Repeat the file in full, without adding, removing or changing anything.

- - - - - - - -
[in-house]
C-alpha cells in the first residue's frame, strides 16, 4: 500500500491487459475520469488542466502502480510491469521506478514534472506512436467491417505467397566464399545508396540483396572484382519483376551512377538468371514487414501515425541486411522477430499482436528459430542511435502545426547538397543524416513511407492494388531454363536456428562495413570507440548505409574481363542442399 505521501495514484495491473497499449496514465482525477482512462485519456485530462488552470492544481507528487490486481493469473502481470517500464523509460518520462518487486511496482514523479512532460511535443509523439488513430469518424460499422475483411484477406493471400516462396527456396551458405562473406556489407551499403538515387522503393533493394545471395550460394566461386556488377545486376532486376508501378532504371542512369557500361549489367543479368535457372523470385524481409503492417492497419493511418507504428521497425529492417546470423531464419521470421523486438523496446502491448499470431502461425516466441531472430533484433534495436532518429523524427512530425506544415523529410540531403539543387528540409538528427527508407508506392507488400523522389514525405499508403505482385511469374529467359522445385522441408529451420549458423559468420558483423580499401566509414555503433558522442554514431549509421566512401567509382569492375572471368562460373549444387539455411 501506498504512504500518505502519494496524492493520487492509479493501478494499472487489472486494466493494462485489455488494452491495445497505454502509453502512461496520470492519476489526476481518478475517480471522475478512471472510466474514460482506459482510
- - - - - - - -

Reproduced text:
[in-house]
C-alpha cells in the first residue's frame, strides 16, 4: 500500500491487459475520469488542466502502480510491469521506478514534472506512436467491417505467397566464399545508396540483396572484382519483376551512377538468371514487414501515425541486411522477430499482436528459430542511435502545426547538397543524416513511407492494388531454363536456428562495413570507440548505409574481363542442399 505521501495514484495491473497499449496514465482525477482512462485519456485530462488552470492544481507528487490486481493469473502481470517500464523509460518520462518487486511496482514523479512532460511535443509523439488513430469518424460499422475483411484477406493471400516462396527456396551458405562473406556489407551499403538515387522503393533493394545471395550460394566461386556488377545486376532486376508501378532504371542512369557500361549489367543479368535457372523470385524481409503492417492497419493511418507504428521497425529492417546470423531464419521470421523486438523496446502491448499470431502461425516466441531472430533484433534495436532518429523524427512530425506544415523529410540531403539543387528540409538528427527508407508506392507488400523522389514525405499508403505482385511469374529467359522445385522441408529451420549458423559468420558483423580499401566509414555503433558522442554514431549509421566512401567509382569492375572471368562460373549444387539455411 501506498504512504500518505502519494496524492493520487492509479493501478494499472487489472486494466493494462485489455488494452491495445497505454502509453502512461496520470492519476489526476481518478475517480471522475478512471472510466474514460482506459482510